The North-Atlantic Slave Trade has made it nearly impossible for millions of people to identify their lineage and ancestors. A new program through Michigan State University aims to change that.
In December, the university launched enslaved.org, a searchable database that contains millions of records representing enslaved Africans and their descendants.
“Enslaved.org is it has the capacity to link datasets to allow individuals to search for enslaved the same enslaved person across multiple data sets so that you can begin to put together a story about an enslaved person.” — Walter Hawthorne, enslaved.org Investigator
Walter Hawthorne is the project co-investigator of enslaved.org and an MSU history professor. “For me as a historian, and I think for anybody who reads history, there’s a lot of power when you’re reading about the history of a named individual,” he says.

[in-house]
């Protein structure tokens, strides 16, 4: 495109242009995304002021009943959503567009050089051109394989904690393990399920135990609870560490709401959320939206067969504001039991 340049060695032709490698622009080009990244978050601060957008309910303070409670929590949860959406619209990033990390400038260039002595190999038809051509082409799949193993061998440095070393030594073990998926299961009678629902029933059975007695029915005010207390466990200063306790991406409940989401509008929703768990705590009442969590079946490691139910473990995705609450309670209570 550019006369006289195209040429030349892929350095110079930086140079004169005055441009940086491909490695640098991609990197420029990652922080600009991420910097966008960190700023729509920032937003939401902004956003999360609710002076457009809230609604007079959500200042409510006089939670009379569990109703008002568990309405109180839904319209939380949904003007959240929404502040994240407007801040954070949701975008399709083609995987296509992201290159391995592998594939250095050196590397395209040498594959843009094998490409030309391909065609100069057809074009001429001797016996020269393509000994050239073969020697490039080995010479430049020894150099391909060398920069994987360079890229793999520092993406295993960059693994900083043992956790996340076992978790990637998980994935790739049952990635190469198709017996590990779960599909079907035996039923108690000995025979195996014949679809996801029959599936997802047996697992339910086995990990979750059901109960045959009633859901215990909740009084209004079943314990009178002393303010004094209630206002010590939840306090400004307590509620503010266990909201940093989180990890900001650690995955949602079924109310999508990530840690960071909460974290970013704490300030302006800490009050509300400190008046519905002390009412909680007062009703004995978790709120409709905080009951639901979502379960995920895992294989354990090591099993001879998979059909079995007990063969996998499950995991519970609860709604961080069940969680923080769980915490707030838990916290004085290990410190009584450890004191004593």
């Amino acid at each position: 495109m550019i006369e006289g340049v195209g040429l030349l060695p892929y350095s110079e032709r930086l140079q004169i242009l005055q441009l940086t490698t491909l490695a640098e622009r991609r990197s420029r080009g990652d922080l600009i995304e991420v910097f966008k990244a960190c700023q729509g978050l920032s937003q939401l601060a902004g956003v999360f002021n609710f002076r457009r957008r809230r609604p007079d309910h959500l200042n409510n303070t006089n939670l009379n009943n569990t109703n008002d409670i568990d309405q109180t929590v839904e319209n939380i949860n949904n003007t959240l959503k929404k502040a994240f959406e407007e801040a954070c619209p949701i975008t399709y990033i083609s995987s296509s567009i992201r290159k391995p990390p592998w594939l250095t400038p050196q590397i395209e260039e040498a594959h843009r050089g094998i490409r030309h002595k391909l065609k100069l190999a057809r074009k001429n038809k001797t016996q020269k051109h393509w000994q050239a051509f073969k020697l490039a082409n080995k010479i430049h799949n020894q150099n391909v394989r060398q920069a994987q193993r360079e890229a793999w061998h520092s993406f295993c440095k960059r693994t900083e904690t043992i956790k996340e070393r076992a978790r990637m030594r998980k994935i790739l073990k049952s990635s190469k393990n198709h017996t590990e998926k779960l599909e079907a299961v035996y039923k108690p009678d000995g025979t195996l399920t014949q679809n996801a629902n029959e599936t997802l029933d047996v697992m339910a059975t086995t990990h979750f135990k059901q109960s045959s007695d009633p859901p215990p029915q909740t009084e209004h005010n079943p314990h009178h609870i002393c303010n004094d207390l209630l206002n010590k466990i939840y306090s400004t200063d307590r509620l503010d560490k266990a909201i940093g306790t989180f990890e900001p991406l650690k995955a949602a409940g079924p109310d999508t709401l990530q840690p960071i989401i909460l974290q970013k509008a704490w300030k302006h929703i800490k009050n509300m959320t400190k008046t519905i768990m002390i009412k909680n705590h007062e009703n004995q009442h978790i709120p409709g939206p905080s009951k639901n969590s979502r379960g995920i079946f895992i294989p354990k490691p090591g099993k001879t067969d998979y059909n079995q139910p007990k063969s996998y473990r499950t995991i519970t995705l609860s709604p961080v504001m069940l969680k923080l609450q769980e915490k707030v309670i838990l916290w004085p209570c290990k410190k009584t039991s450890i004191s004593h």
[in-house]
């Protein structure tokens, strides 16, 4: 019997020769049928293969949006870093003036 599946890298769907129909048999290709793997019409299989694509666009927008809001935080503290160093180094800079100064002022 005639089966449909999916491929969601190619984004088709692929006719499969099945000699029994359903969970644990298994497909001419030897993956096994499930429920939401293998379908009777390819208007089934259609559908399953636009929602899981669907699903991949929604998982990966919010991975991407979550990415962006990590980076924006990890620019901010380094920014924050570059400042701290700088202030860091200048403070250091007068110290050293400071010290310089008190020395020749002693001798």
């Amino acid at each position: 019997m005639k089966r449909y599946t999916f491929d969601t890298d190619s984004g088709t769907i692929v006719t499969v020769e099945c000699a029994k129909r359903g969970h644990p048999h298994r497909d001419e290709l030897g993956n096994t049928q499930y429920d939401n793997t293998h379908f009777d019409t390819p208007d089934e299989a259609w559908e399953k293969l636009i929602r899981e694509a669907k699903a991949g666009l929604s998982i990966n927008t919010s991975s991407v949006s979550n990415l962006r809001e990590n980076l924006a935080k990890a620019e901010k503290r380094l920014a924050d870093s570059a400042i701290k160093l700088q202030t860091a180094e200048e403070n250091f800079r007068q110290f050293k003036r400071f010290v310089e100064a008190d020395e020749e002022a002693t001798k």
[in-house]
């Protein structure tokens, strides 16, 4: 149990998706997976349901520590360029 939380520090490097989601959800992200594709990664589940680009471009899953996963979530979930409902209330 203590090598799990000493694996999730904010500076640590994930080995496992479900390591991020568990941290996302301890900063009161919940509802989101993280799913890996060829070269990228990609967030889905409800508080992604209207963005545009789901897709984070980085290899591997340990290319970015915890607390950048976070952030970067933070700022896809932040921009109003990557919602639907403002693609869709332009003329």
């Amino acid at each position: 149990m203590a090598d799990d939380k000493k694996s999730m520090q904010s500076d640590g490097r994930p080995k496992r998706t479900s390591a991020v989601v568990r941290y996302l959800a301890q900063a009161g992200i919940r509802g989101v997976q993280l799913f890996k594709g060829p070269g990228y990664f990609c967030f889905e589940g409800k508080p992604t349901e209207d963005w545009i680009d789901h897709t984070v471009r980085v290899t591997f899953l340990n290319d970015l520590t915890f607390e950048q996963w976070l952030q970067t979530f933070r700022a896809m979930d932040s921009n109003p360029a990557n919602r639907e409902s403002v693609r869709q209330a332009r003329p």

This collaborative effort includes archives, museums and family histories that are uniquely linked together and maintained by MSU researchers on Enslaved.org. Hawthorne explains why this database is unique: “The interesting thing about enslaved.org is it has the capacity to link datasets to allow individuals to search for enslaved the same enslaved person across multiple data sets so that you can begin to put together a story about an enslaved person.”
The next phase of the multi-layered project was announced after the website launched. Researchers are now asking the public for ancestral contributions.
“If they themselves are interested in putting together datasets, or maybe if they have particular information,” says Hathorne. “We’ve had individuals, for example, reach out to us who have family Bibles that mentioned the names of people written in the front in hand.”
Hawthorne says the goal is to deepen understanding for the millions of people who are impacted by the North Atlantic slave trade. He says, simply, there is knowledge in power.
“I think there’s a lot of power to study in one person: What those person’s struggles were under this incredibly violent institution, but also the way that people who lived under this incredibly violent institution managed to create lives for themselves.”